He imagines that Sirius is smiling – smugly of course – because he was the catalyst for this relationship. He brought Remus and Tonks together, and their mutual love for him – as lover and cousin – kept them together. He knows it's strange, that he doesn't deserve it, deserve her, but here he is, holding his son. Here he is, living the life that he couldn't have with Sirius, the life that James and Lily never got a chance to enjoy. He thinks of this as he holds his son, little Teddy, in his arms, and he is grateful to the gods, to fate, to Tonks – to Sirius – for the opportunity. He is grateful that he is loved.
It is a warm summer day, the sky is light blue and the clouds are wispy like fairies' wings, but Andromeda can't see the sky from her perch in her daughter's house by the fireplace – the house that until a month ago, she shared with her husband and son. This house now lies abandoned, void of her daughter's voice, her melodious ringing laugh, her colourful language and wild eccentric hair. Her sweet timbre will never again echo against its walls, her footsteps will never sound against the polished hardwood floors. The mistress of the house, Andromeda's daughter, is gone. Buried beside her husband, the man who changed her life and stole her heart.
Andromeda never approved of him. She felt he wasn't good enough for her daughter and when he abandoned her for a month after marrying her and knocking her up, Andromeda was convinced her daughter had made a terrible mistake. But then he returned, begged her forgiveness and more than made up for the month apart. He was the perfect husband, a loving father, the man her daughter always knew he could be. Andromeda never approved of him but she knows, in her heart, he loved her.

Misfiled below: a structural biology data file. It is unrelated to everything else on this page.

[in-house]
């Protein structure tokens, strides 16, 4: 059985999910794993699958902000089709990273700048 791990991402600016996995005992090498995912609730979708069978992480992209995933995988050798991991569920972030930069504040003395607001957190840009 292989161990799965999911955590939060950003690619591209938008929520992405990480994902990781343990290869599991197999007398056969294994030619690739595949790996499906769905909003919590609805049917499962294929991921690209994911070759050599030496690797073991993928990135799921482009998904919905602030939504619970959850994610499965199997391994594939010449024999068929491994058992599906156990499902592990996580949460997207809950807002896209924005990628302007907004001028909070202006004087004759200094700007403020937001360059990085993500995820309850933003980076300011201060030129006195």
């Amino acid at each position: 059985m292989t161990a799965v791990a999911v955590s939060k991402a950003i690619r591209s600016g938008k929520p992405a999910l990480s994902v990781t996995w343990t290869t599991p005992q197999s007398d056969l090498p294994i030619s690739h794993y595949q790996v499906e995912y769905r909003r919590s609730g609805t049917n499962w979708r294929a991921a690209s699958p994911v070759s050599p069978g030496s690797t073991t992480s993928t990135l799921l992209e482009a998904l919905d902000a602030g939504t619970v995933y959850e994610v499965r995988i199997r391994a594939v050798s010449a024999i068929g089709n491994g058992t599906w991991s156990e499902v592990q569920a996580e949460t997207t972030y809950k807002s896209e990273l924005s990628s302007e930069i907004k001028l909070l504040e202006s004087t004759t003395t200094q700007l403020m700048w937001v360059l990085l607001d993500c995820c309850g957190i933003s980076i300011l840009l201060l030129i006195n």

He tried to keep her safe from the maddest Black, her sister Bella. He tried to convince her to stay out of the fight, but Nymphadora, stubborn and loyal as she was, wouldn't hear of it. She went headfirst into the final battle, kissing her son on the forehead before she left and allowing Andromeda to hug her tightly and much too long before she walked away for the very last time. Andromeda never saw her daughter again. She never saw her son-in-law either. He died trying to protect her daughter. He died trying to save his wife.
Andromeda lost a lot – too much – this time. She lost her husband – her dearest Ted – she lost her only daughter, her pride and joy. She lost her cousin for the second time – this time, for good – and she lost the man she never approved of but had grown on her, her daughter's husband Remus Lupin.
Andromeda lost so much, she almost lost her will to live.
The only thing she has left is her grandson, her daughter's son Teddy. He is too young to feel the losses like she does but his life is forever changed because of them, just like hers. She doesn't know how she will begin to explain what happened to his parents once he grows old enough to ask. She has a vague idea of telling the truth, at least insomuch as they loved him and died trying to protect the wizarding – and muggle – world. But there are things she'll never say.
She will never tell him how his father was afraid and ran away when he learned that he was about to have a child, she will never tell him that she didn't like him at first, not sure she even likes him now. She will never show any sign of doubting his character, and she will never tell him that though his father loved his mother very much, he loved someone else as well.
She will never tell Teddy that his father had once been in love with her cousin, that he'd loved him for years, that when he died he loved him still. Despite being apart for over a decade, despite believing, like she did, that her cousin was a murderer, his father continued to love him, couldn't stop loving him, maybe didn't want to.
His father loved another. His father loved Sirius Black.
Andromeda sits by the empty grate, dust and ashes settled at the bottom, a bundle of letters in her hand. She found these letters hidden away in the back of a drawer in the bedroom, held together with a red ribbon knotted tightly around the worn sheets. She never meant to read them but the need to feel close to her daughter, the daughter she will never see again, overtook any sense of propriety she had. As she sits by the fireplace in her daughter's house, she wishes she hadn't.
The first letter she read was the last one written and she already knows it by heart. It is short, simple and telling – heartbreaking to a mother who has just learned her only daughter came second in her husband's heart.
My Love, it begins, I don't know why I'm writing this. I know you'll never read it but perhaps wherever you are, up above, you can hear my thoughts and hear my words. I don't know how it works. I feel that perhaps, I will soon learn. I don't know why, but I have a feeling I am not long for this life.